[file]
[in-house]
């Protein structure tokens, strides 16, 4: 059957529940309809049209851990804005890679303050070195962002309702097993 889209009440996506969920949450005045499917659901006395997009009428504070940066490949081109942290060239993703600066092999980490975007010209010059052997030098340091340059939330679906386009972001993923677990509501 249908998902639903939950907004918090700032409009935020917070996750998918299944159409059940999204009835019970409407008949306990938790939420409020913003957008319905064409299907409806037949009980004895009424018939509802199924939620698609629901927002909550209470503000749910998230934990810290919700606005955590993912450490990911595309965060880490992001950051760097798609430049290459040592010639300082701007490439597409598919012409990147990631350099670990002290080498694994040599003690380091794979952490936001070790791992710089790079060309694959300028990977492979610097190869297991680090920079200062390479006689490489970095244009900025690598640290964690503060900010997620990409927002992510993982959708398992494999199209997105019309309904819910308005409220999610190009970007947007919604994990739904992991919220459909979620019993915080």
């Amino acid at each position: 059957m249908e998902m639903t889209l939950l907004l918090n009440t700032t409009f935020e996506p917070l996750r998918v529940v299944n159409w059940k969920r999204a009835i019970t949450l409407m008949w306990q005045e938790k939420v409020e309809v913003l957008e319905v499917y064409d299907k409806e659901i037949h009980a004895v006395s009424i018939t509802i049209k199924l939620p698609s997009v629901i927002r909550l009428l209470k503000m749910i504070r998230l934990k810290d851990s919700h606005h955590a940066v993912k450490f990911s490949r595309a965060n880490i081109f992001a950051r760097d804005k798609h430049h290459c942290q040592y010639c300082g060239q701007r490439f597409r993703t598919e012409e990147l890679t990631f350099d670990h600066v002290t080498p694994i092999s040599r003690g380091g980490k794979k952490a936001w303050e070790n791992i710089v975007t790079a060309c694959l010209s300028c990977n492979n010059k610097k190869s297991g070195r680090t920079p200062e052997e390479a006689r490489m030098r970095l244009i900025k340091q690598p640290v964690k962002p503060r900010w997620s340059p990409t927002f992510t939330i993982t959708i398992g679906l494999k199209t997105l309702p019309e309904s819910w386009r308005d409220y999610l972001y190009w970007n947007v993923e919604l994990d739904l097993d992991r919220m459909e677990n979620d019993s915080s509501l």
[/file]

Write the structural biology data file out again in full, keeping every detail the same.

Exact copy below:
[in-house]
């Protein structure tokens, strides 16, 4: 059957529940309809049209851990804005890679303050070195962002309702097993 889209009440996506969920949450005045499917659901006395997009009428504070940066490949081109942290060239993703600066092999980490975007010209010059052997030098340091340059939330679906386009972001993923677990509501 249908998902639903939950907004918090700032409009935020917070996750998918299944159409059940999204009835019970409407008949306990938790939420409020913003957008319905064409299907409806037949009980004895009424018939509802199924939620698609629901927002909550209470503000749910998230934990810290919700606005955590993912450490990911595309965060880490992001950051760097798609430049290459040592010639300082701007490439597409598919012409990147990631350099670990002290080498694994040599003690380091794979952490936001070790791992710089790079060309694959300028990977492979610097190869297991680090920079200062390479006689490489970095244009900025690598640290964690503060900010997620990409927002992510993982959708398992494999199209997105019309309904819910308005409220999610190009970007947007919604994990739904992991919220459909979620019993915080």
């Amino acid at each position: 059957m249908e998902m639903t889209l939950l907004l918090n009440t700032t409009f935020e996506p917070l996750r998918v529940v299944n159409w059940k969920r999204a009835i019970t949450l409407m008949w306990q005045e938790k939420v409020e309809v913003l957008e319905v499917y064409d299907k409806e659901i037949h009980a004895v006395s009424i018939t509802i049209k199924l939620p698609s997009v629901i927002r909550l009428l209470k503000m749910i504070r998230l934990k810290d851990s919700h606005h955590a940066v993912k450490f990911s490949r595309a965060n880490i081109f992001a950051r760097d804005k798609h430049h290459c942290q040592y010639c300082g060239q701007r490439f597409r993703t598919e012409e990147l890679t990631f350099d670990h600066v002290t080498p694994i092999s040599r003690g380091g980490k794979k952490a936001w303050e070790n791992i710089v975007t790079a060309c694959l010209s300028c990977n492979n010059k610097k190869s297991g070195r680090t920079p200062e052997e390479a006689r490489m030098r970095l244009i900025k340091q690598p640290v964690k962002p503060r900010w997620s340059p990409t927002f992510t939330i993982t959708i398992g679906l494999k199209t997105l309702p019309e309904s819910w386009r308005d409220y999610l972001y190009w970007n947007v993923e919604l994990d739904l097993d992991r919220m459909e677990n979620d019993s915080s509501l």